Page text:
Demystifying Long Term Care Insurance

Part 3: How Do I Open a Policy?

Written by:

James Jennings

Published:

November 16, 2018


When the time comes, either you – or one of your adult children – will need to open your policy to receive reimbursement. Make sure you have kept track of your paperwork, policy numbers, and managed your POA accordingly. The first step is to reach out to the provider and initiate a claim – at this point, if your benefit is approved, your elimination period starts. This is important, because it takes 2+ weeks to open a policy. Doing this ahead of time can help you realize savings.

Your provider will send out an RN to do an evaluation, where they’ll assess your parent’s needs. This is typically oriented around the activities of daily living: bathing, toileting, dressing, transfers, eating, and fall risk prevention. Most policies require help with 2 or 3 of the activities. If your loved one has a cognitive impairment, make sure to have a physician’s note, as this can be harder to identify during a nursing assessment. Often, older adults tend to under communicate their needs. It can be helpful to be present during the assessment to ensure you’re communicating your parent’s needs and giving the RN the best understanding possible.

After the RN completes his or her visit, the company will review the assessment and measure it against your policy terms. This typically takes 5 to 10 days. Make sure you’re taking the initiative to follow up with the insurance company. Don’t wait for them to come to you.

“Re-Inheriting” a Life

A five month journey starting with a hospital stay, then a stopover in rehab, culminated in a heartwarming return home for one Commonwise client.

Written by:

Amber Best Roberts, RN

Published:

November 11, 2018


As the Commonwise Home Care (Charlottesville) Director of Nursing, I recently had the opportunity to help a client return to his home after he had spent almost half the year in facilities. I quickly realized what an honor this was and that watching him become reacquainted with his home will now and forever be a highlight in my nursing career.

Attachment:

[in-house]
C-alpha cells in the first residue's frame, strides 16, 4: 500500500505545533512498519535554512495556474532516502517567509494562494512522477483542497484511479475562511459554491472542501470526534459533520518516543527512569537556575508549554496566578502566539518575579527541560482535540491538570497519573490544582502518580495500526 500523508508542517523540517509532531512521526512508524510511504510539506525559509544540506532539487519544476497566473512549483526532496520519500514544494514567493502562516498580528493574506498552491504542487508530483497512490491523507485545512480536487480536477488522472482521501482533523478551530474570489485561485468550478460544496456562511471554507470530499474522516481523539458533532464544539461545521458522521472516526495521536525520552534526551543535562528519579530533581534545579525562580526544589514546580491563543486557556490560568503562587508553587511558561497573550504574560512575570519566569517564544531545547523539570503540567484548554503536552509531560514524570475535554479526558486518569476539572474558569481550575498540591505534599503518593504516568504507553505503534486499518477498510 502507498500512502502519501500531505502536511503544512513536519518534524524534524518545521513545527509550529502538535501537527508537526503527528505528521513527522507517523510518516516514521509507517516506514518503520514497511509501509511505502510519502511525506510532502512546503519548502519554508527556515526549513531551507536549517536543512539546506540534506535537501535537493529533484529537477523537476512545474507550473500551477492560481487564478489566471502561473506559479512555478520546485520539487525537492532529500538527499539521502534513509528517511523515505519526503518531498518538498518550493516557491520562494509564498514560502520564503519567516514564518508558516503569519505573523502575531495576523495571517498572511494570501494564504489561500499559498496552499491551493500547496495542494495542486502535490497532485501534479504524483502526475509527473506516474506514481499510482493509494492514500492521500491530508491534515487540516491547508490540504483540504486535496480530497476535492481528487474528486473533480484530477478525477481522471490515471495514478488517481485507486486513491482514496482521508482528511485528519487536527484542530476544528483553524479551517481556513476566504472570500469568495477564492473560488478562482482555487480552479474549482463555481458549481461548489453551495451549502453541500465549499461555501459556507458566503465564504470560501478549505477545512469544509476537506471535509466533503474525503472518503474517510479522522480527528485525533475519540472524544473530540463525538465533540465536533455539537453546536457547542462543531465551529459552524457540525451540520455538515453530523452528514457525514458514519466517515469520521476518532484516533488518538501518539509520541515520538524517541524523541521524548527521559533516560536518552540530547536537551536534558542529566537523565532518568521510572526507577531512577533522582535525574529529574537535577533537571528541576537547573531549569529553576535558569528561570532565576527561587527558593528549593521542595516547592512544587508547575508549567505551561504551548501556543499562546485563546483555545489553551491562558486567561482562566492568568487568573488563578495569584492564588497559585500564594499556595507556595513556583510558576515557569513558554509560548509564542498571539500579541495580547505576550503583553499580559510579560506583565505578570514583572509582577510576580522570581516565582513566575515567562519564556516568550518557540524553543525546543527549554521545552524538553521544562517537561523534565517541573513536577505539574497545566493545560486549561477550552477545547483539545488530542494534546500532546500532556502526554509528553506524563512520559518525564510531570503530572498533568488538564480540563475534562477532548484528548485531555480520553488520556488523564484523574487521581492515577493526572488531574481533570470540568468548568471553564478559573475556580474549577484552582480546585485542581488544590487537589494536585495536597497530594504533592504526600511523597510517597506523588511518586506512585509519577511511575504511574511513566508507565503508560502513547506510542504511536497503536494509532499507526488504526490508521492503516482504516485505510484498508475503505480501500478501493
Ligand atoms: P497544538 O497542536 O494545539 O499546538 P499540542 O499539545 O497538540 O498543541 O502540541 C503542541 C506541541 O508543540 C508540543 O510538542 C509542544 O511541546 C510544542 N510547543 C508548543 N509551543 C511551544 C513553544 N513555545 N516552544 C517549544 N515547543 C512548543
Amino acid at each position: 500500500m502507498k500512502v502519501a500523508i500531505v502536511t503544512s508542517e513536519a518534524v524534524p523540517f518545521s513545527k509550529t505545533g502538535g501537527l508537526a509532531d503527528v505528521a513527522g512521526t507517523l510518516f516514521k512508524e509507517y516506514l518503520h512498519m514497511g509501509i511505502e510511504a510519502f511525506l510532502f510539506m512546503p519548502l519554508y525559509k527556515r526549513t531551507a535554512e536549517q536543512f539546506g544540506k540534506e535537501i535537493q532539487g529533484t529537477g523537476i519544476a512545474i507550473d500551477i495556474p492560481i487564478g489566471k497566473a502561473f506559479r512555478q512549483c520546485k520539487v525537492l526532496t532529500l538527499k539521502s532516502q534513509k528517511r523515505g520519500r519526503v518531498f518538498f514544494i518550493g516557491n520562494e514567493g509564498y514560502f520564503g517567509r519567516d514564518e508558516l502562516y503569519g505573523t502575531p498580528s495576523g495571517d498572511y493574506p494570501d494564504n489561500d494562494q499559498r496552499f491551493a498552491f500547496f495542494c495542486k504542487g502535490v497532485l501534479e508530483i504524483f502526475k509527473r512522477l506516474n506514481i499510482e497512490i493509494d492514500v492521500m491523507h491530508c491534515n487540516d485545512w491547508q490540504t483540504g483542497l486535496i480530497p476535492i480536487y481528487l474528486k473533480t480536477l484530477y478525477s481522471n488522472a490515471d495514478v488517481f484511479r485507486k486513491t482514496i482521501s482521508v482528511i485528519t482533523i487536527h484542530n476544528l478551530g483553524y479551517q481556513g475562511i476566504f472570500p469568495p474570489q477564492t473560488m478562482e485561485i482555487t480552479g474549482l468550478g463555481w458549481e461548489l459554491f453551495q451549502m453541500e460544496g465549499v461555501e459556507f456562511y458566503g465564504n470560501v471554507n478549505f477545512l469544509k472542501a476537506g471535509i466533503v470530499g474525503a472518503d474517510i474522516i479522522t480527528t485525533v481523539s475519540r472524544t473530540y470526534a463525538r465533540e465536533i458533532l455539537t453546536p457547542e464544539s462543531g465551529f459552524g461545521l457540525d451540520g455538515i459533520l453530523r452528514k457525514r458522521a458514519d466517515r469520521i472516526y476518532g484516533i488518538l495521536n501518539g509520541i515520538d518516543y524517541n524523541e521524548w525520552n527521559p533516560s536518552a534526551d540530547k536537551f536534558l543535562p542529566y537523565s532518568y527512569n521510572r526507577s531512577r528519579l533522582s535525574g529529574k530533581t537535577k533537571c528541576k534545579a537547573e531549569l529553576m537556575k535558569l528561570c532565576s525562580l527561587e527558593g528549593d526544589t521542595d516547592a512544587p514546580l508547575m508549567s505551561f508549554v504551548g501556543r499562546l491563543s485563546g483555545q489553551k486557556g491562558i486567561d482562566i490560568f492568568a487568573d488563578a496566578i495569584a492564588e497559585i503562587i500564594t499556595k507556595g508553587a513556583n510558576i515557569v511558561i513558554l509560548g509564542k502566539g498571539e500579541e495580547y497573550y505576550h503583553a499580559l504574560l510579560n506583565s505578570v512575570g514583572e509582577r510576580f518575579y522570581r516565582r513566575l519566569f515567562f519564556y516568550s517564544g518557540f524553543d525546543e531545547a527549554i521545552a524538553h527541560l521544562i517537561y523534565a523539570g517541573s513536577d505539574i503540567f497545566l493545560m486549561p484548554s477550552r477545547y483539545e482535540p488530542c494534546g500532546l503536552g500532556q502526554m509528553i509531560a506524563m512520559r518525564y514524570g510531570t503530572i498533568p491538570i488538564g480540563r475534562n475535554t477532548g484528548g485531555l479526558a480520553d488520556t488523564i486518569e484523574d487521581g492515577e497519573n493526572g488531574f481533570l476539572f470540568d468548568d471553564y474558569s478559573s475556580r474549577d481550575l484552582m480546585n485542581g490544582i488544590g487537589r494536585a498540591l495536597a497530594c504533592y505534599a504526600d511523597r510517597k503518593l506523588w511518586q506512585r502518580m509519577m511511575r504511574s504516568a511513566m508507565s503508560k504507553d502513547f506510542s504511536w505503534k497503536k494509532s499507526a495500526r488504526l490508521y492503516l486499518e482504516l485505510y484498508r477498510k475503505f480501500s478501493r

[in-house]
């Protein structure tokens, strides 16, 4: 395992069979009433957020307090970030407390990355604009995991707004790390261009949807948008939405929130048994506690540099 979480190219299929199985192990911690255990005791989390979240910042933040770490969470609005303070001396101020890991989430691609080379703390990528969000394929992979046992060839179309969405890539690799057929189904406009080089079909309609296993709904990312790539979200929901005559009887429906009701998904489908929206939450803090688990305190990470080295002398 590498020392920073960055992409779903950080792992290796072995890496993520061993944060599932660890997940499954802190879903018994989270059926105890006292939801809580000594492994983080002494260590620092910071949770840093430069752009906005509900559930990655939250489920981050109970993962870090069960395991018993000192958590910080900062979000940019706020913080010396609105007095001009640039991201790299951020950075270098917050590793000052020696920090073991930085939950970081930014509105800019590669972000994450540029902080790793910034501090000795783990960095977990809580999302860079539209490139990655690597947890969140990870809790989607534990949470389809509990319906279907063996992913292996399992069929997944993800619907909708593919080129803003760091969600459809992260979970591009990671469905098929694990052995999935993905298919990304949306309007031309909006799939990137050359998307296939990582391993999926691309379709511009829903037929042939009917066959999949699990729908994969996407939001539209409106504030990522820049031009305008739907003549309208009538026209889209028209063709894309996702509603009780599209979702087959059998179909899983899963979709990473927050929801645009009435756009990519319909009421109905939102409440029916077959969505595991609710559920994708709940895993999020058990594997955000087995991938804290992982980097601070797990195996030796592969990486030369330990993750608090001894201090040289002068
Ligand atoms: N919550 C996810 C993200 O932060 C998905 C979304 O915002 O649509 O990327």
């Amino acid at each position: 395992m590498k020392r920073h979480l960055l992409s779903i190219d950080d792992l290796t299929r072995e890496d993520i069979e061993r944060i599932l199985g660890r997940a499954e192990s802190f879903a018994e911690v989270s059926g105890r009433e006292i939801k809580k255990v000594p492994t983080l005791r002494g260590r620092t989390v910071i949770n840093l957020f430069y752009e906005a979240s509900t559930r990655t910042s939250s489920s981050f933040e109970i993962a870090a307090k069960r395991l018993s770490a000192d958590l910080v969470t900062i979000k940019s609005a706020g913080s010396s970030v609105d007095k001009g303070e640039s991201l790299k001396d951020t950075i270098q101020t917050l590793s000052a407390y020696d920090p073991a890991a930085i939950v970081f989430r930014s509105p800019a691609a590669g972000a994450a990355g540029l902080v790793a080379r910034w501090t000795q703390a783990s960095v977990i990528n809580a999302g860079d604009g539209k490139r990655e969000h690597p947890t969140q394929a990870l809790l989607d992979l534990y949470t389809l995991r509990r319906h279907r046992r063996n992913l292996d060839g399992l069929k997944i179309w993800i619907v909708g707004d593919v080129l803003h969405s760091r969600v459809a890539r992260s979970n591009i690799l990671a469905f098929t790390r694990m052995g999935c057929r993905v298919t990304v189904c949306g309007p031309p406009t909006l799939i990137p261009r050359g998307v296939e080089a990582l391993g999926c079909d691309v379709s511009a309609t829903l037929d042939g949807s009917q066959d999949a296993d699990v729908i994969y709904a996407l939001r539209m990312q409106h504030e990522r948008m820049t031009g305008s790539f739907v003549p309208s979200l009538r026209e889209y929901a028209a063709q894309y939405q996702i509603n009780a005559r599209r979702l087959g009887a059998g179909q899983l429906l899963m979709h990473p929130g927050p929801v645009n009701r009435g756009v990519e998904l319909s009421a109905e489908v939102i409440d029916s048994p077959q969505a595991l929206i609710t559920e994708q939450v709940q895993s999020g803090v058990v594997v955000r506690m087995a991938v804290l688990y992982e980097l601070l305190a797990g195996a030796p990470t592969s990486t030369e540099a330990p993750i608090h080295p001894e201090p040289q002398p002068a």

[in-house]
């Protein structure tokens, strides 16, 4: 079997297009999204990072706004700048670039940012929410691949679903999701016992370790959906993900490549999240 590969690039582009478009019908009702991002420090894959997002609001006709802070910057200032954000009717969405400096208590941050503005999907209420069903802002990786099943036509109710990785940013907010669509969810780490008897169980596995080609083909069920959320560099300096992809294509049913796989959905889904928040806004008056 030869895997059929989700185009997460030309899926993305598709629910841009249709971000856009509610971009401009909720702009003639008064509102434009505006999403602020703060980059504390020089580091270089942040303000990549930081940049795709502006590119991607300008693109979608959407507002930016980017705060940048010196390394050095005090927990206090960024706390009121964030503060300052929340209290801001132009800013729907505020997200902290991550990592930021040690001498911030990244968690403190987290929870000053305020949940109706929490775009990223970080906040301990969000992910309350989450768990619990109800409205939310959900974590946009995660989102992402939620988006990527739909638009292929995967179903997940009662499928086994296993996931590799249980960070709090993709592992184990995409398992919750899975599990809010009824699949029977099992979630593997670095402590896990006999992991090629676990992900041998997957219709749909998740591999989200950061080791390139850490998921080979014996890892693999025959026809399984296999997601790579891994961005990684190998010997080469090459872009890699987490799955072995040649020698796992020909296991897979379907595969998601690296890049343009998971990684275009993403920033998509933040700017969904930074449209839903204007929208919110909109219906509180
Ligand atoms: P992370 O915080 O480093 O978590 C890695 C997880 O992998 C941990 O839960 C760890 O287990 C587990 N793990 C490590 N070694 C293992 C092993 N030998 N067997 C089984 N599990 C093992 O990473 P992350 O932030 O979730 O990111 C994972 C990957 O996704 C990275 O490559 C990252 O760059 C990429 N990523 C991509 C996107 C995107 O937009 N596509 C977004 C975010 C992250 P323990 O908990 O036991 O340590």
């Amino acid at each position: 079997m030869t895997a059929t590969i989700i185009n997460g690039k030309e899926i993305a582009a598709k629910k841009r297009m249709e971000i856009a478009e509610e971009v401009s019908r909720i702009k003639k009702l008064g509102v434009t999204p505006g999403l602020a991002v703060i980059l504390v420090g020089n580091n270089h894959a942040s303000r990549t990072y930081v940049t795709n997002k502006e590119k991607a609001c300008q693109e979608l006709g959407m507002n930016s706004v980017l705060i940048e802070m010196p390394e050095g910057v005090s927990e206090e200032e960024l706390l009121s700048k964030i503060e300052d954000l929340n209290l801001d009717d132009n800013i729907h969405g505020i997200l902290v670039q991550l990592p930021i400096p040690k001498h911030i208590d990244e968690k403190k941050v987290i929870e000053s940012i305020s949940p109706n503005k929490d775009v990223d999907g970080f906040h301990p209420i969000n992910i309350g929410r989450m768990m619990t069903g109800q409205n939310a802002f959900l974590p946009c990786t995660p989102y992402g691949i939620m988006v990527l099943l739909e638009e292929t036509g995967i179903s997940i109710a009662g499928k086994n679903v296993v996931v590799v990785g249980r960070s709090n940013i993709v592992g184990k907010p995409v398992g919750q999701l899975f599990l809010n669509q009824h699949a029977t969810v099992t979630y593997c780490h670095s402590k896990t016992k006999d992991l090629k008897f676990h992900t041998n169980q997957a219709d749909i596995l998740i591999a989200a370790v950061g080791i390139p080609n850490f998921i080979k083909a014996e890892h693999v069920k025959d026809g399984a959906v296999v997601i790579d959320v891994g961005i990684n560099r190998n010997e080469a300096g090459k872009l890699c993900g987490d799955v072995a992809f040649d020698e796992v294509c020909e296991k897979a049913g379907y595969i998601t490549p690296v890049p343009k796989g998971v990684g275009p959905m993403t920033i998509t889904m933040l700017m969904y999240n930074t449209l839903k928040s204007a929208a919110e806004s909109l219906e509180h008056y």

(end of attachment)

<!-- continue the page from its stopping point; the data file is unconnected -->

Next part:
The first time I met this gentleman, he was in a facility lying in his bed alone. I knew very little about him, so I looked around his room for clues. It was empty, void of any character or personality. He was mostly non-verbal throughout my visit, so I wasn’t able to learn much about him though his own words. His friend had given me some of his history – – a highly cultured “Renaissance Man,” but today I was staring at a shell of who he once was. I asked staff in the facility how they would describe him, but they weren’t able to give me any details beyond saying he was “cooperative.” I wondered how it could be that in all of his months of residing there, no one knew anything about him.

A few days later, I would have the privilege of helping him return to his home. I arrived at the facility to help prepare him for his transfer. I re-introduced myself and told him I was a nurse with Commonwise Home Care and I would be helping him to go back to his home to live. The smile that beamed across his face is something I could never accurately pen. He practically leaped to his feet to walk towards the front door!

Upon entering his home, walker in tow, he completed a victory lap around his familiar space. Then, he sat down with his friend, his new Commonwise caregiver and myself. He confessed that even though he was happy to be home, he was feeling a bit overwhelmed. Suffering from, but living with dementia, it was obvious to me that his memories were rushing back to him with some haze. He shared that he had wondered what had become of his home while he had been away for so long. I felt deep sadness for him or anyone else in a similar situation. I could only imagine how he was trying to reconcile his past with his present state.